She explains her thoughts on gender using the “galaxy brain” meme: “I think tiny brain is like, ‘Gender is important, we need gender roles,’ because that’s not true, and then you can say, like, ‘Gender is not important because it’s not real,’ and then the next brain is, ‘Gender is important because everybody gets to make a choice, and we’re socialized in a certain way, and [everyone] gets to have their own journey with it,’ and then the next level is, ‘Gender is not important for the same reason.’ But I’m in a phase where I’m like, gender is a joke and it’s not important, so what does that mean for sexuality? I’m not here to be a theorist, I’m still learning.
“Growing up in a really Christian, rural, suburban white area, I don’t know… I sometimes envy people who seem to come by it easier, not in a bad way. I’m very excited for my friends’ kids who are coming out to them at age 8, or 12, or even younger. Parents that are raising their kids with good information about gender and sexuality. That rips. Like, I don’t know if I want kids, but I love that kids are being taught that. Even if I know intellectually that I’m free to do whatever I want, my conditioning is so deep-set that it doesn’t feel easy sometimes.”
Religion plays a substantial role in Home Video, particularly in “VBS” (as in “vacation bible school”). It’s a side of Dacus’ upbringing with which her audience likely isn’t familiar. “[Religion] navigated my daily life all the time. My entire friend group, the way we would hang out is go to church together, go to youth group, go to church camp and bible camp trips,” she recalls. “I have a hard time relating to who I used to be because of that. I think that’s part of why I wrote this record—because I’m trying to get back to the core of who I am, even though I’ve changed so much. So I was thinking about these memories, and what is in there that I can hold onto still, because I just can’t put myself back in her place. My mindset is just so different now, and I feel estranged from my own history for that reason.”
On the surface, it may seem like Dacus’ adolescence contained the usual mix of both positive and negative experiences, as she was in a loving household, was excelling academically, and had the opportunity to explore various creative endeavors. But many of the songs on Home Video carry a distinct emotional charge, offering a peek into the darkest moments of her youth. “Partner In Crime” is one of the heaviest, delving into her dynamic with an older man who knows she’s underage, but flirts with her anyway. It’s a situation that many women have experienced, and Dacus captures it in an eloquent way that shows how much of a gray area it felt like at the time.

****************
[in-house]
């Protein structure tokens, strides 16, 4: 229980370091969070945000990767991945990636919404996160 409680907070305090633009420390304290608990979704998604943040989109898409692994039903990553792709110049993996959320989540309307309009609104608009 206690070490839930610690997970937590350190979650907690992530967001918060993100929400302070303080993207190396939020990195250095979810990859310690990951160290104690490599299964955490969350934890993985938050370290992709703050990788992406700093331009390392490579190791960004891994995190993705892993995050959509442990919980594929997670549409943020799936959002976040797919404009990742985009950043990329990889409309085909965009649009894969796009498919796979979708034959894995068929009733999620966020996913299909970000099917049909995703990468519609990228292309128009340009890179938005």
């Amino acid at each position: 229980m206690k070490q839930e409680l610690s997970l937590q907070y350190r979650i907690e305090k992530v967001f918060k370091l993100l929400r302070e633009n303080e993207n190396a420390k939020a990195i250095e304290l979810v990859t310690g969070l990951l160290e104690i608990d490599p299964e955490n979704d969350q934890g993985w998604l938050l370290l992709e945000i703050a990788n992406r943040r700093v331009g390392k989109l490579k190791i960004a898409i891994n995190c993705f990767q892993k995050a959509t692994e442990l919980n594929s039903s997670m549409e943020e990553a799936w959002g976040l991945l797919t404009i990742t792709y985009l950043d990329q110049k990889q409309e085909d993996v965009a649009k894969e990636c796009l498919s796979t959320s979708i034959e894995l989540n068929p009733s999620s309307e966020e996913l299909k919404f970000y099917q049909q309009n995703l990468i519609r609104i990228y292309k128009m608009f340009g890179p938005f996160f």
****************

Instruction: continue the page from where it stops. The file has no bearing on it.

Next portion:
“I think that I felt embarrassed, and I felt protective in a way that I couldn’t be [at the time], and can’t be protective of my past self [while writing it]. It happens. There’s no touching it. But I remember the feeling at the time where I was like, ‘I’m ready for something more exciting. I relate more to people who are older than me, I want to learn from people who’ve had more experiences than me. People in high school are drab, or underdeveloped, or I just don’t like anybody,’” she says, running through the odd admixture of emotions. “I used to neglect to say my age at shows and stuff, or if people were hitting on me, I’d just roll with it and not have a personal barrier against the fact that they were older. I think I was right that I was ready, but anybody older that would talk to me, a high schooler, romantically as an adult man… I mean, that’s just pedophilia. It’s literally illegal. I shudder to think about it, because that’s such an intense term, but that’s what it was, and it was an abuse of power. And it doesn’t even matter that I was ‘cool’ and adult and had a presence of mind. The other person didn’t.”